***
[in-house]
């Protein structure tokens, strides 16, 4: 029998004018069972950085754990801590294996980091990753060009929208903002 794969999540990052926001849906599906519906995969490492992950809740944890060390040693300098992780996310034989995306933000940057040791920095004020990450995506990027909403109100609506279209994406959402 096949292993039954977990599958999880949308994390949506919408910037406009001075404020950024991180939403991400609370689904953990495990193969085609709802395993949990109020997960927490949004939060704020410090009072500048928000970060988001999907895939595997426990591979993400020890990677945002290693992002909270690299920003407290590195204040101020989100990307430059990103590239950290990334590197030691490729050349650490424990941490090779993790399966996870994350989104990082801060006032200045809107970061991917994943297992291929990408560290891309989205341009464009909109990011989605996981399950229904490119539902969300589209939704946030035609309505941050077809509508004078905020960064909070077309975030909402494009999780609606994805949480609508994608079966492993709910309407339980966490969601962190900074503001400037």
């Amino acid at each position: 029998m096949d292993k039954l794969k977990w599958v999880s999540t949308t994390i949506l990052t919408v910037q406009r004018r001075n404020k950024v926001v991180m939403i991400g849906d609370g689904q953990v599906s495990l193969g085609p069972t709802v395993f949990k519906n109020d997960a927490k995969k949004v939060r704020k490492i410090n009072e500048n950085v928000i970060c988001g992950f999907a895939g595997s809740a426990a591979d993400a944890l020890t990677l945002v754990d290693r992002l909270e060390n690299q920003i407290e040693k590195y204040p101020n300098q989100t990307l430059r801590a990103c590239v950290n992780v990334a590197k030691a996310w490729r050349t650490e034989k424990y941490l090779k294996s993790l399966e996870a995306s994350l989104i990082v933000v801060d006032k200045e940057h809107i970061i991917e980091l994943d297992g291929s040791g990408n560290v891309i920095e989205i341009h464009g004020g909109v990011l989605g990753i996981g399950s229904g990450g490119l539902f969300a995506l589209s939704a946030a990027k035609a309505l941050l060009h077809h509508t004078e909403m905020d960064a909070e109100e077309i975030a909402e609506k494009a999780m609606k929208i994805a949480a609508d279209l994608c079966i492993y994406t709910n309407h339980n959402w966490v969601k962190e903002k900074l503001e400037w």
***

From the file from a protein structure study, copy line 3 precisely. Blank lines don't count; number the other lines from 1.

């Amino acid at each position: 029998m096949d292993k039954l794969k977990w599958v999880s999540t949308t994390i949506l990052t919408v910037q406009r004018r001075n404020k950024v926001v991180m939403i991400g849906d609370g689904q953990v599906s495990l193969g085609p069972t709802v395993f949990k519906n109020d997960a927490k995969k949004v939060r704020k490492i410090n009072e500048n950085v928000i970060c988001g992950f999907a895939g595997s809740a426990a591979d993400a944890l020890t990677l945002v754990d290693r992002l909270e060390n690299q920003i407290e040693k590195y204040p101020n300098q989100t990307l430059r801590a990103c590239v950290n992780v990334a590197k030691a996310w490729r050349t650490e034989k424990y941490l090779k294996s993790l399966e996870a995306s994350l989104i990082v933000v801060d006032k200045e940057h809107i970061i991917e980091l994943d297992g291929s040791g990408n560290v891309i920095e989205i341009h464009g004020g909109v990011l989605g990753i996981g399950s229904g990450g490119l539902f969300a995506l589209s939704a946030a990027k035609a309505l941050l060009h077809h509508t004078e909403m905020d960064a909070e109100e077309i975030a909402e609506k494009a999780m609606k929208i994805a949480a609508d279209l994608c079966i492993y994406t709910n309407h339980n959402w966490v969601k962190e903002k900074l503001e400037w």